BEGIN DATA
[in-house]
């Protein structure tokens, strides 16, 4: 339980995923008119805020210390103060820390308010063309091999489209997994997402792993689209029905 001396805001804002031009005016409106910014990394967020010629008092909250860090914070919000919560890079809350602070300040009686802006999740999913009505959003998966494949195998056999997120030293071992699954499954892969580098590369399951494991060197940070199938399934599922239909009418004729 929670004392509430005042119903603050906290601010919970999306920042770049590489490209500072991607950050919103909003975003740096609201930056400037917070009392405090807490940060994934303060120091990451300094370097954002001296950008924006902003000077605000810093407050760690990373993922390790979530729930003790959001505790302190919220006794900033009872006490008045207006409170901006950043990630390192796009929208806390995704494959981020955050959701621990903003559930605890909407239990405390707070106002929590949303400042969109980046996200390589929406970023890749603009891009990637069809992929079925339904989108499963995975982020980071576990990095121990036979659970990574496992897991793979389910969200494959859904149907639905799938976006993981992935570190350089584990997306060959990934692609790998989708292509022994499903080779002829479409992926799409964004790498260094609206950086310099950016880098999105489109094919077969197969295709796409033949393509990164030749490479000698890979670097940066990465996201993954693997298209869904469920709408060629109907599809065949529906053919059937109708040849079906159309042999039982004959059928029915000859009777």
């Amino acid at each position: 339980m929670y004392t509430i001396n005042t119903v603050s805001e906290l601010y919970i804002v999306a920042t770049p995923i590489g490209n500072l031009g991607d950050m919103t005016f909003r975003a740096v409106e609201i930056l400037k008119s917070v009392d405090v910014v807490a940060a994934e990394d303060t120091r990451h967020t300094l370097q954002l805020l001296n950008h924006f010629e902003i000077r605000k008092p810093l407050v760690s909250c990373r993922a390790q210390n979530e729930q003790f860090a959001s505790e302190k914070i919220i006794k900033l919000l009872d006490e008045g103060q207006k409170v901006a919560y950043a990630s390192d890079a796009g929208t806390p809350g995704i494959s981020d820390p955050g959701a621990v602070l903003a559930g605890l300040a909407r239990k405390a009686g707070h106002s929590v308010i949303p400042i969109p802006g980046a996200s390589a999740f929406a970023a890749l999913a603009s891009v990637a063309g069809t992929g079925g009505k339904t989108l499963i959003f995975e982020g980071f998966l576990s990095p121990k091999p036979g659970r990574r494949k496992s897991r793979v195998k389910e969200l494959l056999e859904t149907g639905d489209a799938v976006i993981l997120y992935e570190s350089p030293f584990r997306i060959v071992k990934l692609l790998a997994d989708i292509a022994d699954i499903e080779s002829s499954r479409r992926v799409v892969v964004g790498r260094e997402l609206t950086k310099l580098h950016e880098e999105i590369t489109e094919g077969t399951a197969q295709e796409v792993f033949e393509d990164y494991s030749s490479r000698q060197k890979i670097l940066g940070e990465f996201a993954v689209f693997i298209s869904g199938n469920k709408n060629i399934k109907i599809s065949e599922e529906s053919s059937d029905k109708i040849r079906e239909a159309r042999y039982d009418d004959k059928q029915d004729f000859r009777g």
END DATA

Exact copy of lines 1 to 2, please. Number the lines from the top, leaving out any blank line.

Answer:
[in-house]
């Protein structure tokens, strides 16, 4: 339980995923008119805020210390103060820390308010063309091999489209997994997402792993689209029905 001396805001804002031009005016409106910014990394967020010629008092909250860090914070919000919560890079809350602070300040009686802006999740999913009505959003998966494949195998056999997120030293071992699954499954892969580098590369399951494991060197940070199938399934599922239909009418004729 929670004392509430005042119903603050906290601010919970999306920042770049590489490209500072991607950050919103909003975003740096609201930056400037917070009392405090807490940060994934303060120091990451300094370097954002001296950008924006902003000077605000810093407050760690990373993922390790979530729930003790959001505790302190919220006794900033009872006490008045207006409170901006950043990630390192796009929208806390995704494959981020955050959701621990903003559930605890909407239990405390707070106002929590949303400042969109980046996200390589929406970023890749603009891009990637069809992929079925339904989108499963995975982020980071576990990095121990036979659970990574496992897991793979389910969200494959859904149907639905799938976006993981992935570190350089584990997306060959990934692609790998989708292509022994499903080779002829479409992926799409964004790498260094609206950086310099950016880098999105489109094919077969197969295709796409033949393509990164030749490479000698890979670097940066990465996201993954693997298209869904469920709408060629109907599809065949529906053919059937109708040849079906159309042999039982004959059928029915000859009777």